Names can be literal or creative. It is up to you to build it over time. It must reflect your passion and excitement, and you must have a story to tell. My daughter came up with the name of our business, ZenMango. Her logic was “zen” is a position of wisdom and rhymes with our last name, “Sen,” and “mango” is the world’s fastest-growing fruit and allows us to migrate current brand colors. When asked about our company name, I love telling the story with pride. – Arjun Sen, ZenMango

7. Make sure the name is available.
The mistake many business owners make is thinking that the name matters. What matters far more with a name is if you can claim the appropriate digital assets. Running a Google search along with a social media check for the availability for your particular name is crucial as you begin to market your business. Don’t stress on the name itself; make sure you can claim your digital real estate first. – Patrick Ward, Rootstrap

5. Weigh descriptive names against generic.
Begin by deciding if you want to choose a descriptive name, like “Precision Tools,” or a generic name like “Amazon.” Descriptive names are often helpful early on because they require less explanation, but they can be confining if you think your business will grow into new areas over time. Some names like Netflix are abstracted enough to provide a bit of latitude in both directions. – Dan Beltramo, Onclusive (formerly AirPR)

8. Ensure it doesn’t feel ‘wrong.’
Don’t get hung up on finding the perfect name, because rarely does any name feel totally right at first. However, it is critical that you make sure it isn’t wrong. Always confirm that it is culturally sensitive, isn’t confusing, is available and so on. People often mistake that a name is a brand, but the company, culture and behaviors will create the power behind the name and make it “right.” – Reid Carr, Red Door Interactive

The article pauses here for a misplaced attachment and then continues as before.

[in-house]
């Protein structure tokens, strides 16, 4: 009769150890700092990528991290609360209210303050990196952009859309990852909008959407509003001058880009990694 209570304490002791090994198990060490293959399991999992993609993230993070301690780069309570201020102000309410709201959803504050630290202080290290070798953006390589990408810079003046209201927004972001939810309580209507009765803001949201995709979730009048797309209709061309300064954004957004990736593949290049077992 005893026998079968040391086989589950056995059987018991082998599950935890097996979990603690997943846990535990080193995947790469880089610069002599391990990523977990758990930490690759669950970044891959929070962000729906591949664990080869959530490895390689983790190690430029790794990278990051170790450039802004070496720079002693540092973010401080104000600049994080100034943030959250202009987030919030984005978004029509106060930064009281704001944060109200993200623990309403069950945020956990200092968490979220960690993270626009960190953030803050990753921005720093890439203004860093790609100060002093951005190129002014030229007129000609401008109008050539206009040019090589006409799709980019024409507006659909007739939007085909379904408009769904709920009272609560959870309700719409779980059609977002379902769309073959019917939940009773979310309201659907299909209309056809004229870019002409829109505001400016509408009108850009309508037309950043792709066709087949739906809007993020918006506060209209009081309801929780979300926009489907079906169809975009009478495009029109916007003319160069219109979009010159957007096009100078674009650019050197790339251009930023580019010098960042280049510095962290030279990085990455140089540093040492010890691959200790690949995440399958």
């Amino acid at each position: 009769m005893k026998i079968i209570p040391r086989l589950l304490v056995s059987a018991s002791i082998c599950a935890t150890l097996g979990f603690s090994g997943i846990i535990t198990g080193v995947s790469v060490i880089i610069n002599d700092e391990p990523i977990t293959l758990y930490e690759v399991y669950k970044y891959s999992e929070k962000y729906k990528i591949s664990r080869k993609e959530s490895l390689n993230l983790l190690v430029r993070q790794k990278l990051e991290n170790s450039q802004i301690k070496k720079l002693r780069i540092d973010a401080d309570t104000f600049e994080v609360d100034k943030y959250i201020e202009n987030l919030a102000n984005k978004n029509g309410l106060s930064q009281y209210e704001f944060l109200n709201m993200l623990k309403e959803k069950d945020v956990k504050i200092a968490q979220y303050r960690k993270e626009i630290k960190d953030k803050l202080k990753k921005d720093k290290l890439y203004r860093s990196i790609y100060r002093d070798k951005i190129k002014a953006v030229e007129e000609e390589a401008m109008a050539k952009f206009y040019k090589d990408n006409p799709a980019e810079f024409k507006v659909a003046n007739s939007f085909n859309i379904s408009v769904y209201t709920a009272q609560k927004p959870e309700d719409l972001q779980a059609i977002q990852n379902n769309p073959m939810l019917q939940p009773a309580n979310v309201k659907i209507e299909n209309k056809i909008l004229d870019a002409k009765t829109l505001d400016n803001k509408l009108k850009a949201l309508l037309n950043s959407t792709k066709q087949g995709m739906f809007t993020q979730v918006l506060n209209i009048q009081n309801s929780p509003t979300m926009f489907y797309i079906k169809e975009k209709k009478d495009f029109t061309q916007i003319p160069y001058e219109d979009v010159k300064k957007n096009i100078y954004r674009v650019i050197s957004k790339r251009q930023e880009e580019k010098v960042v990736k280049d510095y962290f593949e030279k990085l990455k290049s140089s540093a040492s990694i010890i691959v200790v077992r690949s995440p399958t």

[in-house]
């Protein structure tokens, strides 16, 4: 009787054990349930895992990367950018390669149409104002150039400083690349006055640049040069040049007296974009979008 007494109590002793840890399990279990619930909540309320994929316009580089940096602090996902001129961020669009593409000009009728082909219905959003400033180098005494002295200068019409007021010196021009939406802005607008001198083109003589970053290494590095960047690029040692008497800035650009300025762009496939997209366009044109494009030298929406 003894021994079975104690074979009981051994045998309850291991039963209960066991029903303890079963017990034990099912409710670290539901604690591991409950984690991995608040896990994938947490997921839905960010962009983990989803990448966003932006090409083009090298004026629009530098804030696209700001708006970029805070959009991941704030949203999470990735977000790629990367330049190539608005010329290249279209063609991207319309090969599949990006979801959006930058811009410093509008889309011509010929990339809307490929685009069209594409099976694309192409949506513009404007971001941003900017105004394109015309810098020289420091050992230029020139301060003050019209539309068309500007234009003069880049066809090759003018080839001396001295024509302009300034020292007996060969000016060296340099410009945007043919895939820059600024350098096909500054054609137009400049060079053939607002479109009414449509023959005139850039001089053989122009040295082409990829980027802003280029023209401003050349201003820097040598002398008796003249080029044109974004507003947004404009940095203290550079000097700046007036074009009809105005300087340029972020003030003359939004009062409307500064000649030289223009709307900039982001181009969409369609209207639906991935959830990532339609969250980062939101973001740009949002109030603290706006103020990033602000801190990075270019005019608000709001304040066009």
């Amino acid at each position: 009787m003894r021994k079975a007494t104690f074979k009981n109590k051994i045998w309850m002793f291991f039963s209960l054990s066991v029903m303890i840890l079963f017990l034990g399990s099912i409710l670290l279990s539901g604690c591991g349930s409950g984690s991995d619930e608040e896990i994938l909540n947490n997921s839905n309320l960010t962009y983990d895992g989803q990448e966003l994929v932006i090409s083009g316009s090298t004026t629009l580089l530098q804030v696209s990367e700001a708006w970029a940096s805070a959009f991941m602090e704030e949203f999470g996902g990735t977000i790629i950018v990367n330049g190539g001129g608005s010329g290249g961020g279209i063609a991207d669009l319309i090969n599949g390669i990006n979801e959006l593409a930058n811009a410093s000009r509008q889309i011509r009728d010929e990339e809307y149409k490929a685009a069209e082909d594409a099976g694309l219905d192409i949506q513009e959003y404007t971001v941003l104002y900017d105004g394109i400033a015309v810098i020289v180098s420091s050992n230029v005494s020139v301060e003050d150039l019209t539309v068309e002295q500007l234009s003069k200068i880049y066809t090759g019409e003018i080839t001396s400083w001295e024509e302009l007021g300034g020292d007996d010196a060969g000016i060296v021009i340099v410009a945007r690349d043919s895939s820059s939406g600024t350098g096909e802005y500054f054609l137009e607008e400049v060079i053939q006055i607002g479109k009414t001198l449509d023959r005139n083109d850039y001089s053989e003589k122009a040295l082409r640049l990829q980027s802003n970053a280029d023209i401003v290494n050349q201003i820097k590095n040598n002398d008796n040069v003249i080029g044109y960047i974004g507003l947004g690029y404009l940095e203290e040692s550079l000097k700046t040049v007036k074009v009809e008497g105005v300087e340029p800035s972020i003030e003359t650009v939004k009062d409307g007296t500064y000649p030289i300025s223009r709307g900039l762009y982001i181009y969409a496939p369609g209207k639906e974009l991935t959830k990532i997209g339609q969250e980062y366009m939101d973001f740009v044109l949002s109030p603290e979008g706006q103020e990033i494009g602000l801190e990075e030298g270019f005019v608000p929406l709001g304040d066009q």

10 Aspects Of Marketing That Will Never Change

As media, technology and customer needs continue to grow and change, so too does the world of marketing. While certain marketing trends come and go, others have withstood the test of time.

AdAge Collective

The members of Ad Age Collective have studied and experienced industry trends over the course of their careers. We asked a group of them to share some aspects of marketing they believe are here to stay. Below are 10 things about marketing that are unlikely to change, and what you can learn from them.

1. Needing the right message for your audience
Marketing is essentially about getting the right message to the right audience — that will never change. What does change are the tools to do that more efficiently and effectively. Your target audience and message can change too, but you will always need to match the two. – Dan Beltramo, Onclusive (formerly AirPR)

2. Getting the product right
Now more than ever, marketers need to perfectly fit their product or services to the customer. If it doesn’t fit, the customer will quit. Customers can discover more products than ever, they are exposed to more reviews and they are less tied to heritage brands. Before, brand awareness and messaging could cover up inadequacies, but companies and products (and sourcing) are forever exposed. – Reid Carr, Red Door Interactive

3. Time for creativity and inspiration